How Lightroom’s hidden Soft Proof Mode helps fix problem colors in photos (video)


There is a relatively unknown Soft Proofing mode in Lightroom that can work wonders for the color accuracy of your photos, once you understand where to find it and how to take advantage of what it can do.

You may have discovered Soft Proofing by inadvertently pressing the “S” key while editing a photo in Lightroom’s Develop Module. If so, you noticed a white border around your photo, and colors that looked really weird.

In the interesting tutorial below, photo editing expert Anthony Morganti explains everything you need to know about using this powerful hidden tool. In addition to the keyboard shortcut mentioned above, you can enter this mode by clicking “Soft Proof” in the toolbar. If this option is missing from your toolbar, fear not, because Morganti explains how to add it. Then you can turn it on or off as needed.

As Morganti explains, Soft Proofing Mode provides a way for you to see which colors in an image aren’t displaying correctly on your screen. It also alerts you that certain colors will not print correctly. Without this important information, you can imagine the futility of processing an image and expect perfect results.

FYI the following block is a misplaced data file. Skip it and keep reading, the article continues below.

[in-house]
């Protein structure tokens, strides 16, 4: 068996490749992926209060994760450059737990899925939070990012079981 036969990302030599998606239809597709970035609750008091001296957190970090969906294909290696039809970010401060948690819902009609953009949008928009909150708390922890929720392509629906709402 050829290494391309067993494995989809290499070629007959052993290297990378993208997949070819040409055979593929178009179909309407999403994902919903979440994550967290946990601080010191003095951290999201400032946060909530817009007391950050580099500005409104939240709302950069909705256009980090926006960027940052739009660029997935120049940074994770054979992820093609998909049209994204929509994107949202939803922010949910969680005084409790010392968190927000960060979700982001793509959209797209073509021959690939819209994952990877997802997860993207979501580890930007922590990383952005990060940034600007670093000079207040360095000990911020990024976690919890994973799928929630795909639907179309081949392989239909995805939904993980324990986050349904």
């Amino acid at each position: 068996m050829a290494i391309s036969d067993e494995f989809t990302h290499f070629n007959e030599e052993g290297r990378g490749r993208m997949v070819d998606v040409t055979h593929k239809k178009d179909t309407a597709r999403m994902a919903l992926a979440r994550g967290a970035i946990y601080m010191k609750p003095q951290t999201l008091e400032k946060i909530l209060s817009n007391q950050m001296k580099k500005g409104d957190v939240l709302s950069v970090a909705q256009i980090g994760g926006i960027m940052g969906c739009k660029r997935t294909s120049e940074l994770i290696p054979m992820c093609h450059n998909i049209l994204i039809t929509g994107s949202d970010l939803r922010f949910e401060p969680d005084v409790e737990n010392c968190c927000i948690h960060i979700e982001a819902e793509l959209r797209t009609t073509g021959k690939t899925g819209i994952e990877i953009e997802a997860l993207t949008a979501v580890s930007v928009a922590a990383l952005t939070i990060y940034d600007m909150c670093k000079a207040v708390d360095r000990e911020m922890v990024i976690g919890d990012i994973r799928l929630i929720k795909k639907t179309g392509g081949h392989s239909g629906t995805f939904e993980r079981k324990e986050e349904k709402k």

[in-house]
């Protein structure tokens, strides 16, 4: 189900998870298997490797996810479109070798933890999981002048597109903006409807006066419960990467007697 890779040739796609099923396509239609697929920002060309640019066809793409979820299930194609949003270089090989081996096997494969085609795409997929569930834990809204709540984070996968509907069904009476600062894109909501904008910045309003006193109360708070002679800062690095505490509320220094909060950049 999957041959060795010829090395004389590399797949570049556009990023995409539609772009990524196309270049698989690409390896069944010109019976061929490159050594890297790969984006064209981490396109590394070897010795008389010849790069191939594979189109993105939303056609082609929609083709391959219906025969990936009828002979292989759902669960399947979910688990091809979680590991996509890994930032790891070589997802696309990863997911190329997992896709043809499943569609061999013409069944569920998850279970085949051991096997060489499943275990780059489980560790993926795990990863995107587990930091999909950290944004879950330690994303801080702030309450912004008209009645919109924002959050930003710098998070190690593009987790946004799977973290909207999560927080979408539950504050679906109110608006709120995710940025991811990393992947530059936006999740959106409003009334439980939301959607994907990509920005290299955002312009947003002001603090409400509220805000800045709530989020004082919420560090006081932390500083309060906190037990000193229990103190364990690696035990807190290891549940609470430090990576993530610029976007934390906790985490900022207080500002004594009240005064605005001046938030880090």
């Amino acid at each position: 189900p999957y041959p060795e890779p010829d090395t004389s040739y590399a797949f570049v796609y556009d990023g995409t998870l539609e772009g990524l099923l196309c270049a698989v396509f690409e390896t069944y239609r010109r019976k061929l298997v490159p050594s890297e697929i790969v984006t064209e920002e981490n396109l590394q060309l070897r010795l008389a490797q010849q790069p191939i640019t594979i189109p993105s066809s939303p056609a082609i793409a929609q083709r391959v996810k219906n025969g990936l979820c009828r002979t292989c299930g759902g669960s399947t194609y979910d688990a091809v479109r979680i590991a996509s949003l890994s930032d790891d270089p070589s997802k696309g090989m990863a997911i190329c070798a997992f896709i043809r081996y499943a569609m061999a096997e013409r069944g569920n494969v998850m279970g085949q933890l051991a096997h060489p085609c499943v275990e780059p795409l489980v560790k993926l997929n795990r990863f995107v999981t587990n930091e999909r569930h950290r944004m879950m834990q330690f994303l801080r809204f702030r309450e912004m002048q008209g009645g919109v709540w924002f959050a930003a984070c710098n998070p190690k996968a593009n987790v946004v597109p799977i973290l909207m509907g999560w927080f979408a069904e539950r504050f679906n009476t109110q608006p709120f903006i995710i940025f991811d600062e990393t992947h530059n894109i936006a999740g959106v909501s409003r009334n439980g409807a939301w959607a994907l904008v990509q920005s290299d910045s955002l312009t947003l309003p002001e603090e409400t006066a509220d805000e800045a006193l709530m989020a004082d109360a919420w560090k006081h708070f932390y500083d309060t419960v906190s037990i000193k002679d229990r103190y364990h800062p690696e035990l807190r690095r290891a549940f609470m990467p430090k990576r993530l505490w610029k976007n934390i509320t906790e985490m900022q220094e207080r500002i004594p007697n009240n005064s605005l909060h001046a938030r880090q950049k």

Have you ever edited an image and shared it online, only to look at it on a mobile device and discover that the colors look different? This episode explains why and how Soft Proofing can avoid the problem.

Once in Soft Proofing mode, the colors in the histogram help analyze color accuracy. If certain colors are not displayed or printed correctly, you will notice warning colors in the image on your screen. As Morganti explains, this means that these colors are “out of chromatic gamut.”

Identifying the problem is only half the battle, and Morganti explains several options for fixing colors that fall off the gamut, so your photos will print and display predictably.

You can find more editing tips on Morganti’s YouTube channel and in another tutorial we recently posted that demonstrates a simple Lightroom approach to turning good sunrise photos into great ones.



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